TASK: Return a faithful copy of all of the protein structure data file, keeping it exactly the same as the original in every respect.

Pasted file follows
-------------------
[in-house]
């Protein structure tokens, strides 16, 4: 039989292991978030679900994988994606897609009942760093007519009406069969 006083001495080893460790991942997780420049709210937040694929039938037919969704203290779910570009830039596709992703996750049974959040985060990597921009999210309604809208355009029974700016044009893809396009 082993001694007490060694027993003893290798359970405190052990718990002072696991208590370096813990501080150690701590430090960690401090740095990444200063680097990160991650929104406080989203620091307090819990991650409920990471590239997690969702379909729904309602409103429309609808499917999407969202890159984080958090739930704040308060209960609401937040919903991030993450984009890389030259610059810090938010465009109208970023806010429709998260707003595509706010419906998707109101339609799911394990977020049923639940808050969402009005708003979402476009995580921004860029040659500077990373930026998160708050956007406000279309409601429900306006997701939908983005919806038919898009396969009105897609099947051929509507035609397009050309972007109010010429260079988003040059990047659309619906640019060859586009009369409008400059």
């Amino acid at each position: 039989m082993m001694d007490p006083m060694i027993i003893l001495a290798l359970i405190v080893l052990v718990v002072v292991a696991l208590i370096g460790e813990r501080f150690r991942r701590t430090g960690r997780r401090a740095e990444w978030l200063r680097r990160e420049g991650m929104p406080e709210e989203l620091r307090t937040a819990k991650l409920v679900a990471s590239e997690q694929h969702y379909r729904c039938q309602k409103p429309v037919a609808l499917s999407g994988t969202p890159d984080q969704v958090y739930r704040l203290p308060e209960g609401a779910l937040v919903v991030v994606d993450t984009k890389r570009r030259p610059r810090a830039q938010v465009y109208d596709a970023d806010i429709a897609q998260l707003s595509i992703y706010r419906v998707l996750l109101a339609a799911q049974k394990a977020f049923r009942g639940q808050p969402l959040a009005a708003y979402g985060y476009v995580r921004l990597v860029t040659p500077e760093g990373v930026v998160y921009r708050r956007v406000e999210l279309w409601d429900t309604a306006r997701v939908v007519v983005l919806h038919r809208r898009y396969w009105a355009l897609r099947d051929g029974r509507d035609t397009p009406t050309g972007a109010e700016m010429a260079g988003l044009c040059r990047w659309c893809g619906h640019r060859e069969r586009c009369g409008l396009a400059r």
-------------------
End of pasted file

[in-house]
């Protein structure tokens, strides 16, 4: 039989292991978030679900994988994606897609009942760093007519009406069969 006083001495080893460790991942997780420049709210937040694929039938037919969704203290779910570009830039596709992703996750049974959040985060990597921009999210309604809208355009029974700016044009893809396009 082993001694007490060694027993003893290798359970405190052990718990002072696991208590370096813990501080150690701590430090960690401090740095990444200063680097990160991650929104406080989203620091307090819990991650409920990471590239997690969702379909729904309602409103429309609808499917999407969202890159984080958090739930704040308060209960609401937040919903991030993450984009890389030259610059810090938010465009109208970023806010429709998260707003595509706010419906998707109101339609799911394990977020049923639940808050969402009005708003979402476009995580921004860029040659500077990373930026998160708050956007406000279309409601429900306006997701939908983005919806038919898009396969009105897609099947051929509507035609397009050309972007109010010429260079988003040059990047659309619906640019060859586009009369409008400059």
């Amino acid at each position: 039989m082993m001694d007490p006083m060694i027993i003893l001495a290798l359970i405190v080893l052990v718990v002072v292991a696991l208590i370096g460790e813990r501080f150690r991942r701590t430090g960690r997780r401090a740095e990444w978030l200063r680097r990160e420049g991650m929104p406080e709210e989203l620091r307090t937040a819990k991650l409920v679900a990471s590239e997690q694929h969702y379909r729904c039938q309602k409103p429309v037919a609808l499917s999407g994988t969202p890159d984080q969704v958090y739930r704040l203290p308060e209960g609401a779910l937040v919903v991030v994606d993450t984009k890389r570009r030259p610059r810090a830039q938010v465009y109208d596709a970023d806010i429709a897609q998260l707003s595509i992703y706010r419906v998707l996750l109101a339609a799911q049974k394990a977020f049923r009942g639940q808050p969402l959040a009005a708003y979402g985060y476009v995580r921004l990597v860029t040659p500077e760093g990373v930026v998160y921009r708050r956007v406000e999210l279309w409601d429900t309604a306006r997701v939908v007519v983005l919806h038919r809208r898009y396969w009105a355009l897609r099947d051929g029974r509507d035609t397009p009406t050309g972007a109010e700016m010429a260079g988003l044009c040059r990047w659309c893809g619906h640019r060859e069969r586009c009369g409008l396009a400059r």